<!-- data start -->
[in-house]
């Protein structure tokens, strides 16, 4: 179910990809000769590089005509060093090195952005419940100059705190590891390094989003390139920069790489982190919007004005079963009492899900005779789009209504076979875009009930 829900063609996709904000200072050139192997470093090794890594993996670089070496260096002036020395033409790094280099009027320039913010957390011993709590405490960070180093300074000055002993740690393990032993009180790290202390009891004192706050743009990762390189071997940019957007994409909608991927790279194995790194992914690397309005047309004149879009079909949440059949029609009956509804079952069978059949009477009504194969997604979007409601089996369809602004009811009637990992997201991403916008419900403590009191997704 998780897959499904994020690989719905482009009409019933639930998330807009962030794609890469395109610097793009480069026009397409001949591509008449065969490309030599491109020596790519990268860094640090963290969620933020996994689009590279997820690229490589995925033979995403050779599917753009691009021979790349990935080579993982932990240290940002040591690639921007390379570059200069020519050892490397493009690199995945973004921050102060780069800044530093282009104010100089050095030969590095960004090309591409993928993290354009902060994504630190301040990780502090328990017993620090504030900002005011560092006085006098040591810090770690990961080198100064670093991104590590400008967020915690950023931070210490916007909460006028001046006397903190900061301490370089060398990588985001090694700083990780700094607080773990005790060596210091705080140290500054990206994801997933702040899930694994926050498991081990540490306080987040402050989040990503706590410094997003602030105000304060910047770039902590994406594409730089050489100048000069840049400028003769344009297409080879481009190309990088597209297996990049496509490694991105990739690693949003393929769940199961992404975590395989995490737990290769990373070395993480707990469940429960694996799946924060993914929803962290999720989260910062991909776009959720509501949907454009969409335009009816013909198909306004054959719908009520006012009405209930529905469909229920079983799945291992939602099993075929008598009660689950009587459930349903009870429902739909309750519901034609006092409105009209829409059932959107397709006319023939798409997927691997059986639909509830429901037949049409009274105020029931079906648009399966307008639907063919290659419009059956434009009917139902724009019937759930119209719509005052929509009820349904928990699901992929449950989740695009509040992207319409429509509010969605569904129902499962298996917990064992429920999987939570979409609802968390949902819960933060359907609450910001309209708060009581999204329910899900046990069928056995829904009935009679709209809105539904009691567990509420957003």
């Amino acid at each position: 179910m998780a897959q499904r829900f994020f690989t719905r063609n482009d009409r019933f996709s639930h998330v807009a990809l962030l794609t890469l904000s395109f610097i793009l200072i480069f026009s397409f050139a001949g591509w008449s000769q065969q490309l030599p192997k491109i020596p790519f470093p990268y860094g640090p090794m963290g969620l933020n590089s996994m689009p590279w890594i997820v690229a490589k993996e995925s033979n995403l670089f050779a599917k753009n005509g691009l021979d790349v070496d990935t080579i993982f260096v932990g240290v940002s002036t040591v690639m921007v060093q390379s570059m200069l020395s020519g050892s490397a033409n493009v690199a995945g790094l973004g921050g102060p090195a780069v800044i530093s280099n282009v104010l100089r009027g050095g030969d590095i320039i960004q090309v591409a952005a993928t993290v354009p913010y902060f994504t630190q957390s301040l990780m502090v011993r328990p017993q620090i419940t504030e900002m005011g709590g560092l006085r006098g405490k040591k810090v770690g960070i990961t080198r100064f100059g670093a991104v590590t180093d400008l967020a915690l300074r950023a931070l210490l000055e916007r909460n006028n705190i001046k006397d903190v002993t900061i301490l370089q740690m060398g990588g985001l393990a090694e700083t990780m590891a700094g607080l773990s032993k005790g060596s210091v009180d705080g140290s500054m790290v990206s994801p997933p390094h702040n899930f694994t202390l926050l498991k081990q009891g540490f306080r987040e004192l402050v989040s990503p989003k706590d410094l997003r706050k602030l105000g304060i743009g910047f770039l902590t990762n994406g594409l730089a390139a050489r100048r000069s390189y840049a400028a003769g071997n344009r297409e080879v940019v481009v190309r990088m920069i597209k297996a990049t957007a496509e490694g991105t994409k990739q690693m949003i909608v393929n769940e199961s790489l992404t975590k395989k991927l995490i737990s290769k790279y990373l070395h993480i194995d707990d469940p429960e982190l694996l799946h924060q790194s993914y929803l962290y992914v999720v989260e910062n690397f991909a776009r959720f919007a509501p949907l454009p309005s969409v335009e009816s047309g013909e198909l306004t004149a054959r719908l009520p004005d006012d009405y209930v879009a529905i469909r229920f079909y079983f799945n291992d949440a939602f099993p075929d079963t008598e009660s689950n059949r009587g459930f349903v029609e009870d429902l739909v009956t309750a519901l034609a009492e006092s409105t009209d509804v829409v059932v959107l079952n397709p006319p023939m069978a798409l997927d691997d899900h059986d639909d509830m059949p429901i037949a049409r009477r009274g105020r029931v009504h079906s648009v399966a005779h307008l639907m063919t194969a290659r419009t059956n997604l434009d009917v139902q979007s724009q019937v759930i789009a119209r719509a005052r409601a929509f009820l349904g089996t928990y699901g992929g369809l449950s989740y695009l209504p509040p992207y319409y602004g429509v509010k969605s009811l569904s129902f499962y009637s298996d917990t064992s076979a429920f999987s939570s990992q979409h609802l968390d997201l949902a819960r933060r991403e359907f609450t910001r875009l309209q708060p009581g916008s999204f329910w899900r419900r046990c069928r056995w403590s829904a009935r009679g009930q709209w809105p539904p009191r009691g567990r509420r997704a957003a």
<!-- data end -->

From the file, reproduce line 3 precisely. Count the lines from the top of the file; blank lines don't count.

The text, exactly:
């Amino acid at each position: 179910m998780a897959q499904r829900f994020f690989t719905r063609n482009d009409r019933f996709s639930h998330v807009a990809l962030l794609t890469l904000s395109f610097i793009l200072i480069f026009s397409f050139a001949g591509w008449s000769q065969q490309l030599p192997k491109i020596p790519f470093p990268y860094g640090p090794m963290g969620l933020n590089s996994m689009p590279w890594i997820v690229a490589k993996e995925s033979n995403l670089f050779a599917k753009n005509g691009l021979d790349v070496d990935t080579i993982f260096v932990g240290v940002s002036t040591v690639m921007v060093q390379s570059m200069l020395s020519g050892s490397a033409n493009v690199a995945g790094l973004g921050g102060p090195a780069v800044i530093s280099n282009v104010l100089r009027g050095g030969d590095i320039i960004q090309v591409a952005a993928t993290v354009p913010y902060f994504t630190q957390s301040l990780m502090v011993r328990p017993q620090i419940t504030e900002m005011g709590g560092l006085r006098g405490k040591k810090v770690g960070i990961t080198r100064f100059g670093a991104v590590t180093d400008l967020a915690l300074r950023a931070l210490l000055e916007r909460n006028n705190i001046k006397d903190v002993t900061i301490l370089q740690m060398g990588g985001l393990a090694e700083t990780m590891a700094g607080l773990s032993k005790g060596s210091v009180d705080g140290s500054m790290v990206s994801p997933p390094h702040n899930f694994t202390l926050l498991k081990q009891g540490f306080r987040e004192l402050v989040s990503p989003k706590d410094l997003r706050k602030l105000g304060i743009g910047f770039l902590t990762n994406g594409l730089a390139a050489r100048r000069s390189y840049a400028a003769g071997n344009r297409e080879v940019v481009v190309r990088m920069i597209k297996a990049t957007a496509e490694g991105t994409k990739q690693m949003i909608v393929n769940e199961s790489l992404t975590k395989k991927l995490i737990s290769k790279y990373l070395h993480i194995d707990d469940p429960e982190l694996l799946h924060q790194s993914y929803l962290y992914v999720v989260e910062n690397f991909a776009r959720f919007a509501p949907l454009p309005s969409v335009e009816s047309g013909e198909l306004t004149a054959r719908l009520p004005d006012d009405y209930v879009a529905i469909r229920f079909y079983f799945n291992d949440a939602f099993p075929d079963t008598e009660s689950n059949r009587g459930f349903v029609e009870d429902l739909v009956t309750a519901l034609a009492e006092s409105t009209d509804v829409v059932v959107l079952n397709p006319p023939m069978a798409l997927d691997d899900h059986d639909d509830m059949p429901i037949a049409r009477r009274g105020r029931v009504h079906s648009v399966a005779h307008l639907m063919t194969a290659r419009t059956n997604l434009d009917v139902q979007s724009q019937v759930i789009a119209r719509a005052r409601a929509f009820l349904g089996t928990y699901g992929g369809l449950s989740y695009l209504p509040p992207y319409y602004g429509v509010k969605s009811l569904s129902f499962y009637s298996d917990t064992s076979a429920f999987s939570s990992q979409h609802l968390d997201l949902a819960r933060r991403e359907f609450t910001r875009l309209q708060p009581g916008s999204f329910w899900r419900r046990c069928r056995w403590s829904a009935r009679g009930q709209w809105p539904p009191r009691g567990r509420r997704a957003a």